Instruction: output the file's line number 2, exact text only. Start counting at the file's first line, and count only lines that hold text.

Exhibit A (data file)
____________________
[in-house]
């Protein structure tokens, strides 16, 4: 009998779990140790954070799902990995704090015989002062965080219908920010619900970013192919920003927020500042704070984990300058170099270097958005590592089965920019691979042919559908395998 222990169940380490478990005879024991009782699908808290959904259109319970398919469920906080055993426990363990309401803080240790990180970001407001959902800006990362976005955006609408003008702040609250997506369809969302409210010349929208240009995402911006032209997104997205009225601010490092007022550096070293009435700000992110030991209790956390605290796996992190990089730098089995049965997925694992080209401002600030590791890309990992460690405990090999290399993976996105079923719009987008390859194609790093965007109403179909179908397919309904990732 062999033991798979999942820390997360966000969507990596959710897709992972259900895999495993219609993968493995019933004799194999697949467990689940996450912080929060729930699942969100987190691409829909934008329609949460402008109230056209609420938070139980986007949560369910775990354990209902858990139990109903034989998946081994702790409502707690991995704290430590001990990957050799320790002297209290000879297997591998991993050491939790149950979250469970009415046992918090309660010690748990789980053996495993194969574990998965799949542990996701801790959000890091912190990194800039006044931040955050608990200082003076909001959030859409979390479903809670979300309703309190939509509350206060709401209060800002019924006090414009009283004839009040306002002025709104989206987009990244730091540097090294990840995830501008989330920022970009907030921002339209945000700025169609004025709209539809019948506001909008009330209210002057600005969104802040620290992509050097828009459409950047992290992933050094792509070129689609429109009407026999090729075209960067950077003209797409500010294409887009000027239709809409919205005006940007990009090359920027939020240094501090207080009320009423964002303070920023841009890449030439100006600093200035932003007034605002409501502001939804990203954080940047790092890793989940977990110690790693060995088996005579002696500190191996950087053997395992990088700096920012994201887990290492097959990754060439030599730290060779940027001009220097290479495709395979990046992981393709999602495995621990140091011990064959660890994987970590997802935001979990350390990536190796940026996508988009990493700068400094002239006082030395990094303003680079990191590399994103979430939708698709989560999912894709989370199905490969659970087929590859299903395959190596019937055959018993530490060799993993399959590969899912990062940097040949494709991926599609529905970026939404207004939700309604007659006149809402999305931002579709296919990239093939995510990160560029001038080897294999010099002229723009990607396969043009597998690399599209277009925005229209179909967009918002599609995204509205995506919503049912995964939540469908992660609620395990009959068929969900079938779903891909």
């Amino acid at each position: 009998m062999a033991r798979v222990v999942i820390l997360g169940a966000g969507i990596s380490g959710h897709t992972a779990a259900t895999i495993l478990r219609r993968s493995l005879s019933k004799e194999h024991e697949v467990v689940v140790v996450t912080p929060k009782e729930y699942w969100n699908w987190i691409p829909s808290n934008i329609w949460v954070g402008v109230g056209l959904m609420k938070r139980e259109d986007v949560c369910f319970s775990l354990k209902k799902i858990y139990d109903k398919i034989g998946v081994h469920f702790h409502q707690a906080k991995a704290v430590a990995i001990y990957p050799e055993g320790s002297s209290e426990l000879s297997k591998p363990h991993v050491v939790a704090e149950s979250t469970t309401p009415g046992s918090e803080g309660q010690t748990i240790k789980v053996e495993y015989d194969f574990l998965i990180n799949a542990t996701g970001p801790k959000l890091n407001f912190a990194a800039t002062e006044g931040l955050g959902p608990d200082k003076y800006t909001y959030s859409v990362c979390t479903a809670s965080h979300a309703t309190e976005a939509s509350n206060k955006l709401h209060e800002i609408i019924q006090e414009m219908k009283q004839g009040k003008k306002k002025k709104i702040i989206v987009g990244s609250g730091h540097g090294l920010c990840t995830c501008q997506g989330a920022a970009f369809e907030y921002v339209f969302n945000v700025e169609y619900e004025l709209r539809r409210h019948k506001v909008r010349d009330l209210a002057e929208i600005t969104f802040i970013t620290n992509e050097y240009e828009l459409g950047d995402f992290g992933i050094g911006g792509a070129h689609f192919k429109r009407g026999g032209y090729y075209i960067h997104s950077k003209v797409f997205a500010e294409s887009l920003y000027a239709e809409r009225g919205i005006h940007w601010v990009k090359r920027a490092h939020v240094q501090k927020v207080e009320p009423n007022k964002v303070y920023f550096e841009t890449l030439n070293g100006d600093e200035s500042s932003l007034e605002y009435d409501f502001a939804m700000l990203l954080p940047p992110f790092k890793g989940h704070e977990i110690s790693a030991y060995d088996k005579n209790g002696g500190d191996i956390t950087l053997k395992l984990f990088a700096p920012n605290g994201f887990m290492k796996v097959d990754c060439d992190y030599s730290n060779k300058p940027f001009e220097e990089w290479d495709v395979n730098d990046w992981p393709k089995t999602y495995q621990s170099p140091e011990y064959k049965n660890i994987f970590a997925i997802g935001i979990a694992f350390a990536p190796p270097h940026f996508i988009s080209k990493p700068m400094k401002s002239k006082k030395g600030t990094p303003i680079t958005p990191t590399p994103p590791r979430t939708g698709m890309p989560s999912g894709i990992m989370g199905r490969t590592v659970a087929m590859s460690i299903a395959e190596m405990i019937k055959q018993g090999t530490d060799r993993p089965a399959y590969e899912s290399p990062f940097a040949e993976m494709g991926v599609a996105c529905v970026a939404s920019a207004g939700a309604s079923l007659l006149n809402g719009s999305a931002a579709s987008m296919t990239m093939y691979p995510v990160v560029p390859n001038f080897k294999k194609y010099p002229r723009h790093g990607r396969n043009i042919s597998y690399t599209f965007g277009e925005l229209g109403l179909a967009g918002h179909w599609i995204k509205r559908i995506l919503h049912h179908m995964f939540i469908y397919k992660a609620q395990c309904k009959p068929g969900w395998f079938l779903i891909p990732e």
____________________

């Protein structure tokens, strides 16, 4: 009998779990140790954070799902990995704090015989002062965080219908920010619900970013192919920003927020500042704070984990300058170099270097958005590592089965920019691979042919559908395998 222990169940380490478990005879024991009782699908808290959904259109319970398919469920906080055993426990363990309401803080240790990180970001407001959902800006990362976005955006609408003008702040609250997506369809969302409210010349929208240009995402911006032209997104997205009225601010490092007022550096070293009435700000992110030991209790956390605290796996992190990089730098089995049965997925694992080209401002600030590791890309990992460690405990090999290399993976996105079923719009987008390859194609790093965007109403179909179908397919309904990732 062999033991798979999942820390997360966000969507990596959710897709992972259900895999495993219609993968493995019933004799194999697949467990689940996450912080929060729930699942969100987190691409829909934008329609949460402008109230056209609420938070139980986007949560369910775990354990209902858990139990109903034989998946081994702790409502707690991995704290430590001990990957050799320790002297209290000879297997591998991993050491939790149950979250469970009415046992918090309660010690748990789980053996495993194969574990998965799949542990996701801790959000890091912190990194800039006044931040955050608990200082003076909001959030859409979390479903809670979300309703309190939509509350206060709401209060800002019924006090414009009283004839009040306002002025709104989206987009990244730091540097090294990840995830501008989330920022970009907030921002339209945000700025169609004025709209539809019948506001909008009330209210002057600005969104802040620290992509050097828009459409950047992290992933050094792509070129689609429109009407026999090729075209960067950077003209797409500010294409887009000027239709809409919205005006940007990009090359920027939020240094501090207080009320009423964002303070920023841009890449030439100006600093200035932003007034605002409501502001939804990203954080940047790092890793989940977990110690790693060995088996005579002696500190191996950087053997395992990088700096920012994201887990290492097959990754060439030599730290060779940027001009220097290479495709395979990046992981393709999602495995621990140091011990064959660890994987970590997802935001979990350390990536190796940026996508988009990493700068400094002239006082030395990094303003680079990191590399994103979430939708698709989560999912894709989370199905490969659970087929590859299903395959190596019937055959018993530490060799993993399959590969899912990062940097040949494709991926599609529905970026939404207004939700309604007659006149809402999305931002579709296919990239093939995510990160560029001038080897294999010099002229723009990607396969043009597998690399599209277009925005229209179909967009918002599609995204509205995506919503049912995964939540469908992660609620395990009959068929969900079938779903891909």